Amid worries about classes and grades, many Duke students take for granted the luxury of having food and a roof over their heads. This week, a new initiative is working to change that. 

The Duke Coalition for Alleviating Poverty and Duke Partnership for Service are holding Duke’s first National Hunger and Homelessness Awareness Week to foster conversation about how to address the problems of hunger and homelessness in our communities. More than 20 events this week will focus on education, service, fundraising and advocacy. 

“We think this is something that is really missing from campus,” said senior Liz Brown, co-founder of the Coalition for Alleviating Poverty. “There’s a lot of focus on individual identity and international poverty, but Duke is really good at obscuring the realities of economic injustice.”

Each year, the National Coalition for the Homeless and the National Student Campaign Against Hunger and Homelessness sponsor Hunger and Homelessness Awareness Week across the country during the week prior to Thanksgiving. While interning at the National Coalition for the Homeless this summer, Brown learned that many college campuses hosted the week and decided to bring it to Duke. 

Notable events included a talk Monday by Lloyd Schmeidler, the former head of Urban Ministries in Durham, who spoke about his plans to end homelessness in Durham and took the audience through a budgeting simulation of how hard it is to make ends meet on a minimum wage salary. 

In addition, there will be a screening of “Whose Streets?,” a film that documents the rise of Black Lives Matter activism and shows how police brutality and poverty intersect, and a panel by Progress. Period. focusing on the financial burden of menstruation in low-income areas. 

On Thursday, a panel of five Durham organizations—including Urban Ministries of Durham Homeless Shelter, Families Moving Forward—will talk about their efforts to reduce poverty. Sue Wasiolek, associate vice president for student affairs and dean of students, will finish off the week with by hosting a dinner discussion about low-income students on Duke’s campus. 

“A lot of the time we forget about that because Duke is shiny and expensive,” Brown said. “We forget that there is poverty on campus, and students struggle with that every day.” 

Sophomore Gino Nuzzolillo, a vice president for DPS, noted that more than 20 organizations including student groups and administrative institutions are involved in the week, which he said “grew organically.” It was important for him to make sure that many diverse campus organizations were involved, instead of having just a few students direct all the activities. 

The organizers also reached out to groups that didn’t have a mission directly related to poverty alleviation but wanted to raise awareness in some way, explained senior Gabi Stewart, who serves on the executive board for the Coalition for Alleviating Poverty. For instance, Campus Enterprises hosted a spin class Sunday with all proceeds going to the Inter-Faith Food Shuttle.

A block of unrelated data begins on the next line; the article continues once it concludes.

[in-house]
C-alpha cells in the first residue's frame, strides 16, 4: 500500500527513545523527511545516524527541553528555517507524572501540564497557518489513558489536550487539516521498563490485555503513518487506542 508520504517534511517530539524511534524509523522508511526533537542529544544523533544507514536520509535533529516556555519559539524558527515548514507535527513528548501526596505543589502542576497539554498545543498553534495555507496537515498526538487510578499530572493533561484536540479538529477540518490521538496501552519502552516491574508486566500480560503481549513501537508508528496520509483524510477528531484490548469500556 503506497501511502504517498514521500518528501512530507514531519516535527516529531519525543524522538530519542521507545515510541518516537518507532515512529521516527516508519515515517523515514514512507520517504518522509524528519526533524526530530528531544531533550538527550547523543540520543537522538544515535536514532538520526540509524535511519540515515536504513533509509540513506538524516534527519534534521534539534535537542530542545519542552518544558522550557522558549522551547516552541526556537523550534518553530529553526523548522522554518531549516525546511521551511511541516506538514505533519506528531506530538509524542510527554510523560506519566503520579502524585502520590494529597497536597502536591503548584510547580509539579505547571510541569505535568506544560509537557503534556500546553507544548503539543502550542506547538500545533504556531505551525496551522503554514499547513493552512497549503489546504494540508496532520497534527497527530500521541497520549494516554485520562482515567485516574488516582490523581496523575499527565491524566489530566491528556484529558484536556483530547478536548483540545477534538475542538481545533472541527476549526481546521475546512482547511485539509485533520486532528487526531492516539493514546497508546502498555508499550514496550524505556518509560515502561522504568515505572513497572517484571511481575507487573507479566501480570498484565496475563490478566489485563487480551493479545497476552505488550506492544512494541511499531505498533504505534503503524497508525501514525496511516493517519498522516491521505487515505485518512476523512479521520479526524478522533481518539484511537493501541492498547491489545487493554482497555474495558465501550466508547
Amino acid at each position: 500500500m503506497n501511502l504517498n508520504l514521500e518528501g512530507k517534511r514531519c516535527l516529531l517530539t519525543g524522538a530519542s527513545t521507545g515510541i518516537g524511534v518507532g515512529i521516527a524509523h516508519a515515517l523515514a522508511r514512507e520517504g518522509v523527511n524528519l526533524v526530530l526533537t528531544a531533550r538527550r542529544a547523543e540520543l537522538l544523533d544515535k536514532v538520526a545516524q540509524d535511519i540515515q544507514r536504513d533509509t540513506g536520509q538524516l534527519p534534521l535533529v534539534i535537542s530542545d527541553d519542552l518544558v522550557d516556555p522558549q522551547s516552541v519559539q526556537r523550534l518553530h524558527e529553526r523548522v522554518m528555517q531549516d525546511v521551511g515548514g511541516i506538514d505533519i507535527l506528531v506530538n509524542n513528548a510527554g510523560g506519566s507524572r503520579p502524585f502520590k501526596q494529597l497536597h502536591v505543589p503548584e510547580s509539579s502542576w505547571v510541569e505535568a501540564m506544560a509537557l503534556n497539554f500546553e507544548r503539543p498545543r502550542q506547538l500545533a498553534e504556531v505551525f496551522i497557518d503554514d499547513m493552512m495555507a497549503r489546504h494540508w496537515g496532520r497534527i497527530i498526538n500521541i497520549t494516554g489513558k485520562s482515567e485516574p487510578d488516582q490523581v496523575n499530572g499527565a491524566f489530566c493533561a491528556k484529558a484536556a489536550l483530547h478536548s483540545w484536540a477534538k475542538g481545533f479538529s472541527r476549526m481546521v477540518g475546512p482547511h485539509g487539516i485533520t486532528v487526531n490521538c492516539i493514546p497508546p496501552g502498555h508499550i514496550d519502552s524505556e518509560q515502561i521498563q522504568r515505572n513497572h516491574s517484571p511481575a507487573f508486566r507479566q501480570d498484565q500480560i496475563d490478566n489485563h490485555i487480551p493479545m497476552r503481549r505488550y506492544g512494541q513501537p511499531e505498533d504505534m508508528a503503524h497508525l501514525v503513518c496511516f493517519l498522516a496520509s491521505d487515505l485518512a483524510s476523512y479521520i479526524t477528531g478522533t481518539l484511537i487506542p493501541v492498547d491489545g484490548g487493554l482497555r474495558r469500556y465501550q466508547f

She said she thinks the talk with Dean Sue will be informative for students because we often don’t think about the poverty that exists on campus—plus, Dean Sue is great.

Nuzzolillo noted that he is especially excited for the Thursday panel because it will introduce the Duke community to organizations doing work for homeless individuals in Durham. 

“We’re hoping students will care enough to attend these events and get something out of them,” he said. 

He explained that the organizers recognize the potentially problematic nature of having conversations about poverty within the confines of an elite institution. 

However, the idea behind the week is to educate everyone on campus that issues of hunger and homelessness exist and that we are implicated in the creation of them, Nuzzolillo said. Then, we can work with local organizations to solve these problems. 

“If students start to think a little more critically about the existence of those things in our society, then the week will be successful,” Nuzzolillo said. 

He added that he thinks the organizers have done a good job so far of avoiding any narratives of saviorism on the part of students. He hopes the week’s events provide students with a human face to issues of poverty. 

Stewart agreed that students are often sheltered from the realities of people struggling in communities nearby because of the Duke bubble. 

“A good portion of Duke students haven’t experienced these issues firsthand, so it’s difficult to have empathy for them without some kind of awareness,” she said. 

Nuzzolillo added that he hopes attendees gain a greater realization of their role in helping alleviate hunger and homelessness. 

“We need to recognize that no matter where our niche is we are citizens of the world,” he said. “These are problems we need to find a sense of responsibility in.”